• Australia’s debt boom has impacted all households, but it is the most indebted who have ramped up their leverage the most – for households with the top 10 per cent of debt levels, debt to income has increased from 4.4 to six times income, compared to the typical household which increased from 0.7 to 0.88 times income.
Australian households are among the most indebted in the world
• Australian households have the fifth highest debt levels in the world, with more average household debt than comparable economies like Canada.
Mortgage debt is highest for households headed by a 30-50 year old and over 65s have the most investor debt
• Home mortgages make up almost 63 per cent of debt for households headed by a person aged 30 to 50.
• Investor debt is highest for over 65 year old households at almost 60 per cent of their total debt.
Ninety per cent of Australian household debt is being used to buy a home or to build wealth through investing
• 56 per cent on mortgage and 36 per cent on investing (e.g. rental properties or shares).
Many Australian households experience financial stress
• A quarter of Australians currently experience financial stress from things like paying bills, raising emergency money or having to ask friends for financial assistance.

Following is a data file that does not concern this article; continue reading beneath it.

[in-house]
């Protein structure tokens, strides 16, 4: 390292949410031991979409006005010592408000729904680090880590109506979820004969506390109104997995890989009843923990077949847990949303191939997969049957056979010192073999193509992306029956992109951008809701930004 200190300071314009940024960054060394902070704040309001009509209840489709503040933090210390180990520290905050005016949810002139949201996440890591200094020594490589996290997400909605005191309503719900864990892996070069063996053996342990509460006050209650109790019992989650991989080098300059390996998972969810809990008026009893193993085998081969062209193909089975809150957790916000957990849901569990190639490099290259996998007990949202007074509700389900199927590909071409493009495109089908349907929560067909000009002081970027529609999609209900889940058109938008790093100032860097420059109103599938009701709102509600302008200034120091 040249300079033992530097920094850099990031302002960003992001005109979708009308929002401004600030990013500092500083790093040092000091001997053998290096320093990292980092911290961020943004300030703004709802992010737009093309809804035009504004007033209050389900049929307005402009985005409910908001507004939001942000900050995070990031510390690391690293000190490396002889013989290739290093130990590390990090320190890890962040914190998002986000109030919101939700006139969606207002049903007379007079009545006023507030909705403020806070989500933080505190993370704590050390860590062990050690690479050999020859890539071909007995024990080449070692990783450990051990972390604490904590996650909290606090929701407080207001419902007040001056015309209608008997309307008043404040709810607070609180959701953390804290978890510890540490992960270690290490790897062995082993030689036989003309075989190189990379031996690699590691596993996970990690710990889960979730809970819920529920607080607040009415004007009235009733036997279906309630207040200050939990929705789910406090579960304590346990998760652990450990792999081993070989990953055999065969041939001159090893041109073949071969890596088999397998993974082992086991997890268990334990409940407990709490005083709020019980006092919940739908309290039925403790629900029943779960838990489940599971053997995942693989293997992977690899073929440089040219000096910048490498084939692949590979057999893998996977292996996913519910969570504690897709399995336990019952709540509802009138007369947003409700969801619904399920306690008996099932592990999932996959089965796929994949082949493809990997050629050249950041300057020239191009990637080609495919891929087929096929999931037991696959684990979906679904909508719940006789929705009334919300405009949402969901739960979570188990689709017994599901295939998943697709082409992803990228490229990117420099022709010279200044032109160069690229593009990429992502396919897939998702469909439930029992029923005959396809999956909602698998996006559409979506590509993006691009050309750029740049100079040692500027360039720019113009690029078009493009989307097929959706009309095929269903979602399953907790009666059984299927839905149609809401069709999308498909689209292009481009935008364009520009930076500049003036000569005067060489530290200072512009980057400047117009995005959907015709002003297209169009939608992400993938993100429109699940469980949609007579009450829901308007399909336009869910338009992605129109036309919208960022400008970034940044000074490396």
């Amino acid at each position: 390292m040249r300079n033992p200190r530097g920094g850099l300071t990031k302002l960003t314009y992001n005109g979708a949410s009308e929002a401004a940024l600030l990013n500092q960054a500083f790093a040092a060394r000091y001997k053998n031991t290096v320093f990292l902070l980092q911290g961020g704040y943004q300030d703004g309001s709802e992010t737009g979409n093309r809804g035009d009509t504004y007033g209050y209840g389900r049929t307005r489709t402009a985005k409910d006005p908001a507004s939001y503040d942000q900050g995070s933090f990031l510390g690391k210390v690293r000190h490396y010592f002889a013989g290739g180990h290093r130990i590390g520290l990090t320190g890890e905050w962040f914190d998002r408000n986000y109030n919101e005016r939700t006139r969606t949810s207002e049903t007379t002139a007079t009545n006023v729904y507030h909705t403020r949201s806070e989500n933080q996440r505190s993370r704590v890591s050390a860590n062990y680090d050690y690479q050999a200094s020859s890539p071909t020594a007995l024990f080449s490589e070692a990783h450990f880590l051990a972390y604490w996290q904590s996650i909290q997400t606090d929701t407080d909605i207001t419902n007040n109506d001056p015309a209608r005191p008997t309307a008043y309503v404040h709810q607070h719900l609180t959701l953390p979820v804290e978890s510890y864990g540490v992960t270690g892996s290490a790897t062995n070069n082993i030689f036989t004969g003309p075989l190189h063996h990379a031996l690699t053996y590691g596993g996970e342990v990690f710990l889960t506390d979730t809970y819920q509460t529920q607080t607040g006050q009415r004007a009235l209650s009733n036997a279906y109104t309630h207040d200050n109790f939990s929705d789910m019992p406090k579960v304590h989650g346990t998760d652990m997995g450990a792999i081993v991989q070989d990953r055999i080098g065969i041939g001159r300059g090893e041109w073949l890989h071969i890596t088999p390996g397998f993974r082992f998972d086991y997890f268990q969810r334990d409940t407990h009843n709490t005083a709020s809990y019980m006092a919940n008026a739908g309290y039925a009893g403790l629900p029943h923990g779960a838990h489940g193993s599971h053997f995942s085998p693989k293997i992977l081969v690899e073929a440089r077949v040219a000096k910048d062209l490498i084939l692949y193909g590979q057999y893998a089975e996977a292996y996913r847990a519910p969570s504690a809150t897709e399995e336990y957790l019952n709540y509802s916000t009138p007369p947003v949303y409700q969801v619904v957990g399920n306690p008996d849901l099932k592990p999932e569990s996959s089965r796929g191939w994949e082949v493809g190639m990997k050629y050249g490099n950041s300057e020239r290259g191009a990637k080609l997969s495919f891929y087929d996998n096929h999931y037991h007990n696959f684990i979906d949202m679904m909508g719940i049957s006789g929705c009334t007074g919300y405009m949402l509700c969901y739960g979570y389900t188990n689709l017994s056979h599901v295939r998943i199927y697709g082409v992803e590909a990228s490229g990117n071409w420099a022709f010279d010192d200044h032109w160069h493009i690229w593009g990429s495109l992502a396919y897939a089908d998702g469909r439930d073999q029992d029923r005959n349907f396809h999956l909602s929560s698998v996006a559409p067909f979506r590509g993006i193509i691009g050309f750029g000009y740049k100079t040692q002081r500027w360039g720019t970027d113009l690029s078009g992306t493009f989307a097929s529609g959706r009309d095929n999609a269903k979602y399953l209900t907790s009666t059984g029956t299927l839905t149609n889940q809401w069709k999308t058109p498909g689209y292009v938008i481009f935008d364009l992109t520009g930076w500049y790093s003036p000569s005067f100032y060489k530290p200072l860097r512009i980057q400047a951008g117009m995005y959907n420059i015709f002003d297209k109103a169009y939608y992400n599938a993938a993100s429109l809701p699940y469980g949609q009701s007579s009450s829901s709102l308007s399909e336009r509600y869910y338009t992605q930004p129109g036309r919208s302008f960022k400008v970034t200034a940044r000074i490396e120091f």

• Low income families experience six times the rate of financial stress than higher income families.
Single parents face significant financial stress
• Nearly two in three single parents are facing at least one financial stress, compared to just 13 per cent of couples who have children.
• Single parents are 10 times more likely to be experiencing at least three forms of financial stress compared to couples with children.
Regions with the highest typical repayment to income are in the outer suburbs of Sydney, Perth and Melbourne
• For households with the top 10 per cent of debt, it’s the inner city suburbs of Sydney, Perth and Melbourne with the highest repayment to income.
Tasmania and NSW households have the greatest share of mortgage debt
• As a share of debt, mortgage debt is highest in Tasmania, with almost 66 per cent of household debt tied to mortgages and New South Wales has the second highest level of mortgages at just over 58 per cent of total debt.
• The combined territories (Australian Capital Territory and Northern Territory) have the lowest share of mortgage debt at almost 50 per cent.
• Investor debt is highest in Australia’s territories, at 44 per cent, followed by Queensland and Western Australia at around 38 per cent each.
Of the most leveraged households (those with the top 10 per cent of debt) debt is 5.4 times household income in New South Wales, but Western Australia leads the way with debt levels at 6.1 times household income
• Highly leveraged households in the combined territories carry debt levels 5.7 times annual income and for Queensland households debt comes in at 5.5 times income.
Regions with the highest typical debt repayment burden are found in the outer ring suburbs of major capital cities
• Looking at households with typical repayments in each region, households in northern Perth are the most burdened with interest repayments at $15,100 per year or 14 per cent of disposable income. A 2.5 percentage point increase would push up repayments by $6,400 a year.
AMP publishes these reports to help the community make informed financial and lifestyle decisions and to contribute to important social and economic policy debate.